3.1. Handshake ..................................................3
      3.2. WebSocket Messages .........................................4
      3.3. XMPP Framing ...............................................5
           3.3.1. Framed XML Stream ...................................5
           3.3.2. Framed Stream Namespace .............................5
           3.3.3. Stream Frames .......................................5
      3.4. Stream Initiation ..........................................6
      3.5. Stream Errors ..............................................7
      3.6. Closing the Connection .....................................7
           3.6.1. see-other-uri .......................................8
      3.7. Stream Restarts ............................................9
      3.8. Pings and Keepalives .......................................9
      3.9. Use of TLS .................................................9
      3.10. Stream Management ........................................10
   4. Discovering the WebSocket Connection Method ....................10
   5. IANA Considerations ............................................11
      5.1. WebSocket Subprotocol Name ................................11
      5.2. URN Sub-namespace .........................................11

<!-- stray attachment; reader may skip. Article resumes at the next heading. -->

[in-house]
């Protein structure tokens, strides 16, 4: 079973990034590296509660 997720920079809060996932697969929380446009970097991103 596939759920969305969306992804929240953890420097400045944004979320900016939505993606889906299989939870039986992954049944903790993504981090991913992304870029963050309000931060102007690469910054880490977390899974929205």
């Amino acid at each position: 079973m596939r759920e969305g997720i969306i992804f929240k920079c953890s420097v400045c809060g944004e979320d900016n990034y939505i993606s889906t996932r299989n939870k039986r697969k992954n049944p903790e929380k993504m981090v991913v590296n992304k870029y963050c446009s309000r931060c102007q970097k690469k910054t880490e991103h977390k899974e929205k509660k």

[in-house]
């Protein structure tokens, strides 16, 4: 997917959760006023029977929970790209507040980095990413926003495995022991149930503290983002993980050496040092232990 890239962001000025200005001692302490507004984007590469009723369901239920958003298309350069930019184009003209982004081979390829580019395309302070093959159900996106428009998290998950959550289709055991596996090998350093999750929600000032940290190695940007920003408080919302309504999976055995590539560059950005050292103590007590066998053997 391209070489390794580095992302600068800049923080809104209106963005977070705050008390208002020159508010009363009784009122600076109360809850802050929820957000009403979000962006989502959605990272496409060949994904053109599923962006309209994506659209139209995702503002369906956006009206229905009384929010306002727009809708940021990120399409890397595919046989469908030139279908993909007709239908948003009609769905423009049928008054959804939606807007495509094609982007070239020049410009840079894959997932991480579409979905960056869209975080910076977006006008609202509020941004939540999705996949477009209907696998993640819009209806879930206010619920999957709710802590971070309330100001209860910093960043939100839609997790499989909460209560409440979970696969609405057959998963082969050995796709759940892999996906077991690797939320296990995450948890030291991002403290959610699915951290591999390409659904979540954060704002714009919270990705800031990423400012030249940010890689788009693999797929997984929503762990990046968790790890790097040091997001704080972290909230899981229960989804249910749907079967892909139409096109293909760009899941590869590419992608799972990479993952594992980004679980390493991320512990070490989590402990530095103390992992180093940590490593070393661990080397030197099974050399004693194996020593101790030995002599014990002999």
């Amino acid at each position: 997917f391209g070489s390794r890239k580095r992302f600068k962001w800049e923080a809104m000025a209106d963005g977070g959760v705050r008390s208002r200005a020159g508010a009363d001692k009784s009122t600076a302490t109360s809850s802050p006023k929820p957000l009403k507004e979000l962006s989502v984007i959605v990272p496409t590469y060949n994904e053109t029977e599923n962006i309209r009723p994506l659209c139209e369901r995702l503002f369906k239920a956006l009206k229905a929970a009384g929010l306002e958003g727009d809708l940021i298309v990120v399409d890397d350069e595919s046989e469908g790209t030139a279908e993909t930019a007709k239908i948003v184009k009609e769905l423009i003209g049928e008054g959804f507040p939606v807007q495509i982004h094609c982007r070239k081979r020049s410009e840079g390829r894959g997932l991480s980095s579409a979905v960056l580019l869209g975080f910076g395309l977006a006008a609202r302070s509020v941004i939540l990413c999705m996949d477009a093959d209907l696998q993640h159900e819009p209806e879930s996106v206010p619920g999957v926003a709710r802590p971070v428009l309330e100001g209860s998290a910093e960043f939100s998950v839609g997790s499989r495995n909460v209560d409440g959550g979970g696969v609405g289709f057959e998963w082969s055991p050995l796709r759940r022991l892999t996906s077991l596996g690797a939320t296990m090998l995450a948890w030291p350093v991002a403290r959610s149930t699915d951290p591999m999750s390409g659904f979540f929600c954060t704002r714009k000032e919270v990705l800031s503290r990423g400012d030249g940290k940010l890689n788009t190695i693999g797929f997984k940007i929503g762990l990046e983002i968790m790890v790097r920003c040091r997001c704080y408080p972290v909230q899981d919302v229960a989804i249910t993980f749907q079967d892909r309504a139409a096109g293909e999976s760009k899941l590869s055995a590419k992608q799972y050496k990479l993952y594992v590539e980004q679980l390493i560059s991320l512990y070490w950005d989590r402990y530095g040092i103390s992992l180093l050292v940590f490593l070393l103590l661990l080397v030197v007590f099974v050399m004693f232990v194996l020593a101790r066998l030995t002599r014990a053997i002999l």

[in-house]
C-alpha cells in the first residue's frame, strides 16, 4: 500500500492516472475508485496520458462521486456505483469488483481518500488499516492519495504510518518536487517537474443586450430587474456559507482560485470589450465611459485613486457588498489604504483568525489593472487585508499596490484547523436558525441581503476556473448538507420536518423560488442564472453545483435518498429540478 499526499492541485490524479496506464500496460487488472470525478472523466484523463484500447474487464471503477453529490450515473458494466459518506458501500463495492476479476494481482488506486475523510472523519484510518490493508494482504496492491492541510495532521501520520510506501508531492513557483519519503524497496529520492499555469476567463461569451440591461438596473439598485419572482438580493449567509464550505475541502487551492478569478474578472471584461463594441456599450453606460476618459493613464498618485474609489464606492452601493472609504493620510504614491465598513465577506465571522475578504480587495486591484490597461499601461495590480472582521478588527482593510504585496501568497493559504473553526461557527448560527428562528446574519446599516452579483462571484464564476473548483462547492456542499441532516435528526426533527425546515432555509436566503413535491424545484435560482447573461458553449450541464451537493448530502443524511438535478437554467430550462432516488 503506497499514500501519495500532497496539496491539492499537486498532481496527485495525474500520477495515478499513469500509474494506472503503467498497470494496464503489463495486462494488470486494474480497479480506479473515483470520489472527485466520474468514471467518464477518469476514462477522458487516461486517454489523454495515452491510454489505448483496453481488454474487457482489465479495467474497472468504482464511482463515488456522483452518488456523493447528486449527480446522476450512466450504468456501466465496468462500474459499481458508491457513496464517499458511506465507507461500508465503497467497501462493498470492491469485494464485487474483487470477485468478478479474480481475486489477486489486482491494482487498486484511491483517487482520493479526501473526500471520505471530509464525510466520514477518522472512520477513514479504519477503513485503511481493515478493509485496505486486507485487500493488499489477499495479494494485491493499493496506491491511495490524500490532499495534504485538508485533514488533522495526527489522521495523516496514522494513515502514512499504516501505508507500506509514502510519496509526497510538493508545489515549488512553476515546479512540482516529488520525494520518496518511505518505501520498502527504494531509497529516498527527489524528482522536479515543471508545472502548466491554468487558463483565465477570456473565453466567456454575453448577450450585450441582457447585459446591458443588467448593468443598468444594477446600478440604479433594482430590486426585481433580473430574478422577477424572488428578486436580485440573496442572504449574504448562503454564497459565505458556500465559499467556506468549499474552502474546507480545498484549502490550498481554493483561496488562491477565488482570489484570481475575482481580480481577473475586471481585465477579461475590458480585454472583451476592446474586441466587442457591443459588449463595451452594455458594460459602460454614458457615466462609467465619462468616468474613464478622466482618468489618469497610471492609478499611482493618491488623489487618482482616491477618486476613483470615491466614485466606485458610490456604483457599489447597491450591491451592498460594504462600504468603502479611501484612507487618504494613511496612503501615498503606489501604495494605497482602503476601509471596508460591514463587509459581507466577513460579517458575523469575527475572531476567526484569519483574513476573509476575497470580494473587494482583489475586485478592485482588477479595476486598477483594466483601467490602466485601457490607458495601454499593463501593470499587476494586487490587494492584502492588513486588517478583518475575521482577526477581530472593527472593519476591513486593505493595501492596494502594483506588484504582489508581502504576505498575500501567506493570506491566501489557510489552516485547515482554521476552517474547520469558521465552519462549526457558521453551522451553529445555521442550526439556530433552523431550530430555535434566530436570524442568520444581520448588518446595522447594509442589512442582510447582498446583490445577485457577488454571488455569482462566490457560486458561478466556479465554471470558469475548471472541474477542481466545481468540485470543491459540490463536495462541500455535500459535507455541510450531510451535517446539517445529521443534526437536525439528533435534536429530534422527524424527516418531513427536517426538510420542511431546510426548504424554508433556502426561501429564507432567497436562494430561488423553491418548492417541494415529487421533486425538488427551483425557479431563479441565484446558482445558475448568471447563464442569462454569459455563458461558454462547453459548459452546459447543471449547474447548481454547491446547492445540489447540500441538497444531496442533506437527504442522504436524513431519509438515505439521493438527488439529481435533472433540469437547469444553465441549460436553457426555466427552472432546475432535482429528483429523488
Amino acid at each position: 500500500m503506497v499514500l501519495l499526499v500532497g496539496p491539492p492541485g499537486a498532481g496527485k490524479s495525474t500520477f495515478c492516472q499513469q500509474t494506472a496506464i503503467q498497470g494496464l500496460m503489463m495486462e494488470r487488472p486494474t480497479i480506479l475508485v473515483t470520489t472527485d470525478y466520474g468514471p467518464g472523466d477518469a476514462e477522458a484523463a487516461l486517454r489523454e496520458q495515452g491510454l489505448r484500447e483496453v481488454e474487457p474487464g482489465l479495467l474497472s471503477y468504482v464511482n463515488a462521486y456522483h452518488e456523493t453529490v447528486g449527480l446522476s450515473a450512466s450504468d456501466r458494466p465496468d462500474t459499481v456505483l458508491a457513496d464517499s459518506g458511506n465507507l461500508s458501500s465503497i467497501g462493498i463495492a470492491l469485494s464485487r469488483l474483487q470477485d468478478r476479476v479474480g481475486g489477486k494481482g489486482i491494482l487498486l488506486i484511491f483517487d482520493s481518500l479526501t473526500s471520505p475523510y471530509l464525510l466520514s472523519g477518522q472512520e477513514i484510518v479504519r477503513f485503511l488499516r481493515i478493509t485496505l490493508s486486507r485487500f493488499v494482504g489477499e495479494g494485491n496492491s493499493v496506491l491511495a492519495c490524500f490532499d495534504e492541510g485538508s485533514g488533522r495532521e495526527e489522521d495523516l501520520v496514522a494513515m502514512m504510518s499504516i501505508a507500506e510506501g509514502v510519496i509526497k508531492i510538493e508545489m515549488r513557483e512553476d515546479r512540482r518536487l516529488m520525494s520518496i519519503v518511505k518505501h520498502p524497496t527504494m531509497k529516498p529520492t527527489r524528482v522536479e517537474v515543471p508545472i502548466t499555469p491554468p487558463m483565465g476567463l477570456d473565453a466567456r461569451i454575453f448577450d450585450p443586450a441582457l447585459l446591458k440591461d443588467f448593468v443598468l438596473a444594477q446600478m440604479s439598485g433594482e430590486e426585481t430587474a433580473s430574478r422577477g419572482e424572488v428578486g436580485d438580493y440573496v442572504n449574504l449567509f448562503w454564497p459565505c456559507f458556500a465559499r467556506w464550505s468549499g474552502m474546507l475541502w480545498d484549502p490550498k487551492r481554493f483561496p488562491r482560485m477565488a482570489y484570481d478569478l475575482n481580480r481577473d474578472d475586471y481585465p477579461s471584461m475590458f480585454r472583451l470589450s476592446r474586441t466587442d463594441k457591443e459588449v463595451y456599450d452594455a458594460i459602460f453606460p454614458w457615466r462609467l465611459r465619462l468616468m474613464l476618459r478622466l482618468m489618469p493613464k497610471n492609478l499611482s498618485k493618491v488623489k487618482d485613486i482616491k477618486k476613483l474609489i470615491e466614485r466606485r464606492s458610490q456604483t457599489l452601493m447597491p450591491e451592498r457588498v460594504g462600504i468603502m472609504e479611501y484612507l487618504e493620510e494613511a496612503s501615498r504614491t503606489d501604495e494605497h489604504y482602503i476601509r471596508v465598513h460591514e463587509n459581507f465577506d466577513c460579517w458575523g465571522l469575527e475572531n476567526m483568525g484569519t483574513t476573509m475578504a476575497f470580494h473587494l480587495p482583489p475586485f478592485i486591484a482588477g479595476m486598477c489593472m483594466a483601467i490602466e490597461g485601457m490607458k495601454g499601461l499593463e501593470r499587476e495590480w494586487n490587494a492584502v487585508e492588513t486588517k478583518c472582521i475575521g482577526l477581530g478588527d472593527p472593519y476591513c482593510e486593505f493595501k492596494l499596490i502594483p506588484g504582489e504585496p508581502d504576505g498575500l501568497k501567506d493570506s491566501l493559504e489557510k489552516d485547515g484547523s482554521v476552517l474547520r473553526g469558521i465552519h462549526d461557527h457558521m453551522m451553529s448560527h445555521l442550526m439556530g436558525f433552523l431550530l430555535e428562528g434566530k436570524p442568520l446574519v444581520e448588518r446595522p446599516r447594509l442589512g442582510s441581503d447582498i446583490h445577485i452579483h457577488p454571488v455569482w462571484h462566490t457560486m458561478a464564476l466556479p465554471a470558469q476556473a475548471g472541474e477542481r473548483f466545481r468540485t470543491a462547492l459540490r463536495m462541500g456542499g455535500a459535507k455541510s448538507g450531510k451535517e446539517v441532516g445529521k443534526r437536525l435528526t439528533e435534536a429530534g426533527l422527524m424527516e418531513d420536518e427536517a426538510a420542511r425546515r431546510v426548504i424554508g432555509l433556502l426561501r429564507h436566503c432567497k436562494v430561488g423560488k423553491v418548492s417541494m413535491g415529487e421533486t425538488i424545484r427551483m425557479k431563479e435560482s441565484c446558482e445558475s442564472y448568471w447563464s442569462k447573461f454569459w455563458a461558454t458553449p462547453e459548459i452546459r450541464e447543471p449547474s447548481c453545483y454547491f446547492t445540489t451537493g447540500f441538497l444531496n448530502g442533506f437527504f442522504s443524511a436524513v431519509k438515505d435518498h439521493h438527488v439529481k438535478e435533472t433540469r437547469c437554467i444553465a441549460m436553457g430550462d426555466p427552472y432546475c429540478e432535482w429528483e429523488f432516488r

6. Security Considerations ........................................12
   7. References .....................................................14
      7.1. Normative References ......................................14
      7.2. Informative References ....................................14
   Appendix A. XML Schema ............................................16
   Acknowledgements ..................................................17
   Authors' Addresses ................................................18

1.  Introduction

   To date, applications using the Extensible Messaging and Presence
   Protocol (XMPP) (see [RFC6120] and [RFC6121]) on the Web have made
   use of Bidirectional-streams Over Synchronous HTTP (BOSH) (see
   [XEP-0124] and [XEP-0206]), an XMPP binding to HTTP.  BOSH is based
   on the HTTP "long polling" technique, and it suffers from high
   transport overhead compared to XMPP's native binding to TCP.  In
   addition, there are a number of other known issues with long polling
   [RFC6202] that have an impact on BOSH-based systems.

   In most circumstances, it would be much better to avoid tunneling